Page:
The Gowanus Canal, one of the most polluted waterways in the country, now has a cleanup plan in place to the tune of more than $500 million.
The Environmental Protection Agency announced Monday how it will clean up the Superfund site.
Plans include removing contaminated sediment, capping dredged areas, properly disposing the contaminants out of New York and setting up retention tanks to reduce sewage overflow from seeping into the canal.
"This cleanup plan the EPA is announcing today requires that discharges from two of the major sewage overflow points in the upper canal be outfitted with retention tanks, so that when it rains heavily, the tanks will hold the water, so we don't have this rush of raw sewage and toxins going into the canal whenever it rains," said Judith Enck, a Region 2 administrator with the EPA.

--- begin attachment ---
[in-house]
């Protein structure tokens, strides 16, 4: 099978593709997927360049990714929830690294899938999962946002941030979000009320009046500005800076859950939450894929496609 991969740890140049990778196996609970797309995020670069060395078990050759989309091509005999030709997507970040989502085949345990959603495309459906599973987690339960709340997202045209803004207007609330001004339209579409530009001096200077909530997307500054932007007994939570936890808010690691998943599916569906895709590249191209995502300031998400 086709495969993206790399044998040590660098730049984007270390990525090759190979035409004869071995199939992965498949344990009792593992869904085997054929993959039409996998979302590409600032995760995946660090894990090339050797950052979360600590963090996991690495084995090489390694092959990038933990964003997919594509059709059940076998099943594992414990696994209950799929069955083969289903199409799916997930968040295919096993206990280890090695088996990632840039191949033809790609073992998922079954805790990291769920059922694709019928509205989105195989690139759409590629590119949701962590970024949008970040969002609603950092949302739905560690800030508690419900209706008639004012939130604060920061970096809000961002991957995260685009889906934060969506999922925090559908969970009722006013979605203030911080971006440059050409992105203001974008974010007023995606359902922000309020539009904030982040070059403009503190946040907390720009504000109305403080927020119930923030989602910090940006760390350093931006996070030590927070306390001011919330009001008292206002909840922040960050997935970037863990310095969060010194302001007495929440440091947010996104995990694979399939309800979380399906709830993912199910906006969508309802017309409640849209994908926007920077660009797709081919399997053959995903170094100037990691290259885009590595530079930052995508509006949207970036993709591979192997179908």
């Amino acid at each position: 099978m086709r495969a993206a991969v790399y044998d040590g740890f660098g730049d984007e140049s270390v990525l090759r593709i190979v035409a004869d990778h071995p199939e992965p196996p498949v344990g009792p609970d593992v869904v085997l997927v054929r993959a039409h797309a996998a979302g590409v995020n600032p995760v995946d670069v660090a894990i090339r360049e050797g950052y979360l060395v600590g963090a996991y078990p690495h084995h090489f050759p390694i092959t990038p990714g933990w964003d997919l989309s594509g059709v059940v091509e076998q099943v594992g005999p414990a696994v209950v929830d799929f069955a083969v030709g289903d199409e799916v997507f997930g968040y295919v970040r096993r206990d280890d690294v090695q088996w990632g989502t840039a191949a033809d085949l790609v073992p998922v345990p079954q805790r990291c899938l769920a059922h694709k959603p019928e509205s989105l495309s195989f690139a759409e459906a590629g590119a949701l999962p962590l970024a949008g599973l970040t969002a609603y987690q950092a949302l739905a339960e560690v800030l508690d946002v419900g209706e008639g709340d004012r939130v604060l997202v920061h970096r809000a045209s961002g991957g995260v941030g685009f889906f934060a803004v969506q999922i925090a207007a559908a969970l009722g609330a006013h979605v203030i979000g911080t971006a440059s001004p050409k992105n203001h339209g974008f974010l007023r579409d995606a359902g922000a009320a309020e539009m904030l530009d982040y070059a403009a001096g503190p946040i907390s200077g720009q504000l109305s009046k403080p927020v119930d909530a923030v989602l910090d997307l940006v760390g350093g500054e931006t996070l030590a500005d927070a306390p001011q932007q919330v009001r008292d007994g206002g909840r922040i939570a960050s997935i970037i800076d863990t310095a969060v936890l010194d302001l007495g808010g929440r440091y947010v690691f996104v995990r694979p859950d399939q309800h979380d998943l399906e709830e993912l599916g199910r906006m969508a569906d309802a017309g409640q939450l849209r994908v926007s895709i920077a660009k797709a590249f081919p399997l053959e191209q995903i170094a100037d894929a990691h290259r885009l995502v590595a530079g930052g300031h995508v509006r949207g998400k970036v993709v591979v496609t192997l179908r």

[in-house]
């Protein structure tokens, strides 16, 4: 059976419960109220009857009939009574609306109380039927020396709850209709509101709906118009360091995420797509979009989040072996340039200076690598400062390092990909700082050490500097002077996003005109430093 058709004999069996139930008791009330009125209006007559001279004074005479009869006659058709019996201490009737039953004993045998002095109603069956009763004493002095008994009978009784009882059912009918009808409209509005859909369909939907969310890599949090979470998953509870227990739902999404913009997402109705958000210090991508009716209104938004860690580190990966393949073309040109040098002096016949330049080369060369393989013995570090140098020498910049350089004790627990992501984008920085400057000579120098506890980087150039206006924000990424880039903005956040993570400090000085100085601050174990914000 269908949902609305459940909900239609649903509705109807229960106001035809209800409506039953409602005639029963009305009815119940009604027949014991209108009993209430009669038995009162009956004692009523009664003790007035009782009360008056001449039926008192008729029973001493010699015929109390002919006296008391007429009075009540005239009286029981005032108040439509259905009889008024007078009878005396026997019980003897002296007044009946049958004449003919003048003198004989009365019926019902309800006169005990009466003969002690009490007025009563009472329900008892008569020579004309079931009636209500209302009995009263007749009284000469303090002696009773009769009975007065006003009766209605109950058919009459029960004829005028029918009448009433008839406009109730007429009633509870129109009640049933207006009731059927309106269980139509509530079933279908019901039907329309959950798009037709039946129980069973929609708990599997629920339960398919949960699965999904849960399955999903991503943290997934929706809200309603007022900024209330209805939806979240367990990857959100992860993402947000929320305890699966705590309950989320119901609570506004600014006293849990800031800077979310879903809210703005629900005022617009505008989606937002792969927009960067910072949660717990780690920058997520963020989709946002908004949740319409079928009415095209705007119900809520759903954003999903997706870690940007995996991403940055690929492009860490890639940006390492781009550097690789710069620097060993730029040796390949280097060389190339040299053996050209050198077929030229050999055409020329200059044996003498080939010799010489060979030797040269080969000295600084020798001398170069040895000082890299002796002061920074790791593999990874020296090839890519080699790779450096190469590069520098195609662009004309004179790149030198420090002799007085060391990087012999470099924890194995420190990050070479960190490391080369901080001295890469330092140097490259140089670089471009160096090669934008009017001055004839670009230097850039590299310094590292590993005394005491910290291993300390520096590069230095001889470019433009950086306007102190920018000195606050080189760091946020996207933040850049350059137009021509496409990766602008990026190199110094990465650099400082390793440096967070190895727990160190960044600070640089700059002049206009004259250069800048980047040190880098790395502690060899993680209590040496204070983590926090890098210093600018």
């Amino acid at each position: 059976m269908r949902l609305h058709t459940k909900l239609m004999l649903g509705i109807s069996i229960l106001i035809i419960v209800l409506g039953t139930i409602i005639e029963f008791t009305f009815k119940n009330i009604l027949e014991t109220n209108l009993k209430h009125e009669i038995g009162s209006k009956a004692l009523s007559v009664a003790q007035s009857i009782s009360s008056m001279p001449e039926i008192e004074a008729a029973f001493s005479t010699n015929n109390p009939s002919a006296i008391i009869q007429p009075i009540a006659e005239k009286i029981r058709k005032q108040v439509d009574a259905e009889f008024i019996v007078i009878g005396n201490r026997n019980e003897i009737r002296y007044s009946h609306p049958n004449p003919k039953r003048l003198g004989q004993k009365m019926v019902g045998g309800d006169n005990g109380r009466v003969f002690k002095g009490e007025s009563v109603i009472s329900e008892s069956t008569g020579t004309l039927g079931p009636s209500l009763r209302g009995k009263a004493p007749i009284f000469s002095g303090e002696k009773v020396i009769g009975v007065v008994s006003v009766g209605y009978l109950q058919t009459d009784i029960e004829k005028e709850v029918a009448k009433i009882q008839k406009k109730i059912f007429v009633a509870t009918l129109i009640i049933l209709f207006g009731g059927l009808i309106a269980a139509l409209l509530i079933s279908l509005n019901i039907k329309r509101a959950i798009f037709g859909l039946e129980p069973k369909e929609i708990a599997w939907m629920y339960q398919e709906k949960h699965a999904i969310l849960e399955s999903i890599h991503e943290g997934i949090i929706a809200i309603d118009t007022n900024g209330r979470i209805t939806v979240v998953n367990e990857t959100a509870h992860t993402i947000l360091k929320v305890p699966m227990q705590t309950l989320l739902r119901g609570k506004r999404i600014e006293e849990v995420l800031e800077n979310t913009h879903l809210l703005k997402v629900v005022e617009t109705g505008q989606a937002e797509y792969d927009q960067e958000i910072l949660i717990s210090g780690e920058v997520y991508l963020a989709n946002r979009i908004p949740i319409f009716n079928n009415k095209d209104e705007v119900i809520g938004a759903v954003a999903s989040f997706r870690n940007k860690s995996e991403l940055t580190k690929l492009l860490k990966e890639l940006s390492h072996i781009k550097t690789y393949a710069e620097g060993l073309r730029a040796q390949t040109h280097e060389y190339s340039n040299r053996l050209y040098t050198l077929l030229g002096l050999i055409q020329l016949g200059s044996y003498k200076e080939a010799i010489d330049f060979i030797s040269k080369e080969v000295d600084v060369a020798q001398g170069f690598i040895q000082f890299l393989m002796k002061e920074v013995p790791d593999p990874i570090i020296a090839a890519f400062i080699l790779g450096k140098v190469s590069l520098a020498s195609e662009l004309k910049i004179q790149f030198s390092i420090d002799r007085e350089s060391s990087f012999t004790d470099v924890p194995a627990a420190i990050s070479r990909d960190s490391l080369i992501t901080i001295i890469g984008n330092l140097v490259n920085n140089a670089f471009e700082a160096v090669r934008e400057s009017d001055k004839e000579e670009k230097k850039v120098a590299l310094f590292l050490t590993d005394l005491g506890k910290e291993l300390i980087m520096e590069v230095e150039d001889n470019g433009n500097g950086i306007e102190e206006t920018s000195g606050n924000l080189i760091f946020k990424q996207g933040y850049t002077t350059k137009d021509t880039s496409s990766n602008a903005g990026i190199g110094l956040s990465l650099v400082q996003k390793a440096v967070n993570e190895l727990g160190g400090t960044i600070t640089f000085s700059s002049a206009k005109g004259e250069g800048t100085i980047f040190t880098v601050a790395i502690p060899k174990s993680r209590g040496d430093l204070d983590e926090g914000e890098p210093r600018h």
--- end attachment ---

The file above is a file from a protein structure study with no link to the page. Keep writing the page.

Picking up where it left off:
"Removing this will take years, but it will be cleaner and safer," said Rep. Nydia Velazquez, whose district covers parts of Brooklyn, Manhattan and Queens.
The Gowanus Canal was declared a federal Superfund site in 2010 against the wishes of the Bloomberg administration, which wanted the city to do the cleanup.
The polluters, including the city, the Navy and gas companies, will foot the bill.
The cleanup process is expected to take eight to 10 years.